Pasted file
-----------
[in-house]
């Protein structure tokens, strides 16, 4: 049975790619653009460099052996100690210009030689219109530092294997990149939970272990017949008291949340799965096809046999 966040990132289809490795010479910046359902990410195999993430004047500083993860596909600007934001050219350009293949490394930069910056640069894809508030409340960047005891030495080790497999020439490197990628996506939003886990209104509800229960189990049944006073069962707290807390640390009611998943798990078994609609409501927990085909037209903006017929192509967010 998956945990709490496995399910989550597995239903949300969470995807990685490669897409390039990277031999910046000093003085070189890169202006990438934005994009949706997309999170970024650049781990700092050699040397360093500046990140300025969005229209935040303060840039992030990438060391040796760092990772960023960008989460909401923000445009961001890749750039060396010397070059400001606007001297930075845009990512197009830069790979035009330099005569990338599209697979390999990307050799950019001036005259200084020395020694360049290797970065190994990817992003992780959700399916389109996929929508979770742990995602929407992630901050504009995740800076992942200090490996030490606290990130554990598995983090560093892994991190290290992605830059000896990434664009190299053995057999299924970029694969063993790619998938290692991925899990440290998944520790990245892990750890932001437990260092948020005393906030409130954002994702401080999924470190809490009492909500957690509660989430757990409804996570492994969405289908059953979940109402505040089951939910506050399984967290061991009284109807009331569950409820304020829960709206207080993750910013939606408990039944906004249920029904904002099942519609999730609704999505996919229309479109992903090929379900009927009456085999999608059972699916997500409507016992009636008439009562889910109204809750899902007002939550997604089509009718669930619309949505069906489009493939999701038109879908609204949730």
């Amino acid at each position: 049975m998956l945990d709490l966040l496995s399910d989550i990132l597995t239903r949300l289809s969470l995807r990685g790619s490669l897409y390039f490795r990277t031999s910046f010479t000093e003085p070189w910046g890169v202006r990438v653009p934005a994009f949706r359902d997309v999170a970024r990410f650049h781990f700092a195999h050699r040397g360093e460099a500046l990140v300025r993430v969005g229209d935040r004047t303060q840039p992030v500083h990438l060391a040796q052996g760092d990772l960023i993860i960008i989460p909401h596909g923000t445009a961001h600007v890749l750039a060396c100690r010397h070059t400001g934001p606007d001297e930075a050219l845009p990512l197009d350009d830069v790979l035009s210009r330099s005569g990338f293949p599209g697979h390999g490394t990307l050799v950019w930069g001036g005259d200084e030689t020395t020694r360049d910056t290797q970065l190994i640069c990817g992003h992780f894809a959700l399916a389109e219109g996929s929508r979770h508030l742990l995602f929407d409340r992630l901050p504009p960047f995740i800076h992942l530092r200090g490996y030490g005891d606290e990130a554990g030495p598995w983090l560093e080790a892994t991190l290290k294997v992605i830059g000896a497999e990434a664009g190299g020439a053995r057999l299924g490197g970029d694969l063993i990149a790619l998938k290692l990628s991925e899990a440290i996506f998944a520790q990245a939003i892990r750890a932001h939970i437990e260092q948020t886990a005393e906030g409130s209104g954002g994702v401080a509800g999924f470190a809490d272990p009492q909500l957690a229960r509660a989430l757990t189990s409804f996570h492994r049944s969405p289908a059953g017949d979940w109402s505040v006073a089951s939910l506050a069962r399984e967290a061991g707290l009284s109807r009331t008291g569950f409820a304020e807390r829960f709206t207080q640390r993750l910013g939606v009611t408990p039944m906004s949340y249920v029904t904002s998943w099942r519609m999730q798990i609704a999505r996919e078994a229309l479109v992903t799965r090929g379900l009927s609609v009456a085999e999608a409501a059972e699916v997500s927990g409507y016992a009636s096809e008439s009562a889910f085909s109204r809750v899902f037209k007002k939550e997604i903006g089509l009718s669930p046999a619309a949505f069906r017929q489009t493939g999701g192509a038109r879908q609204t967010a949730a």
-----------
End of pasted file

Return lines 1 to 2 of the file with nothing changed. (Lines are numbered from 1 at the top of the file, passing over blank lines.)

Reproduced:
[in-house]
């Protein structure tokens, strides 16, 4: 049975790619653009460099052996100690210009030689219109530092294997990149939970272990017949008291949340799965096809046999 966040990132289809490795010479910046359902990410195999993430004047500083993860596909600007934001050219350009293949490394930069910056640069894809508030409340960047005891030495080790497999020439490197990628996506939003886990209104509800229960189990049944006073069962707290807390640390009611998943798990078994609609409501927990085909037209903006017929192509967010 998956945990709490496995399910989550597995239903949300969470995807990685490669897409390039990277031999910046000093003085070189890169202006990438934005994009949706997309999170970024650049781990700092050699040397360093500046990140300025969005229209935040303060840039992030990438060391040796760092990772960023960008989460909401923000445009961001890749750039060396010397070059400001606007001297930075845009990512197009830069790979035009330099005569990338599209697979390999990307050799950019001036005259200084020395020694360049290797970065190994990817992003992780959700399916389109996929929508979770742990995602929407992630901050504009995740800076992942200090490996030490606290990130554990598995983090560093892994991190290290992605830059000896990434664009190299053995057999299924970029694969063993790619998938290692991925899990440290998944520790990245892990750890932001437990260092948020005393906030409130954002994702401080999924470190809490009492909500957690509660989430757990409804996570492994969405289908059953979940109402505040089951939910506050399984967290061991009284109807009331569950409820304020829960709206207080993750910013939606408990039944906004249920029904904002099942519609999730609704999505996919229309479109992903090929379900009927009456085999999608059972699916997500409507016992009636008439009562889910109204809750899902007002939550997604089509009718669930619309949505069906489009493939999701038109879908609204949730």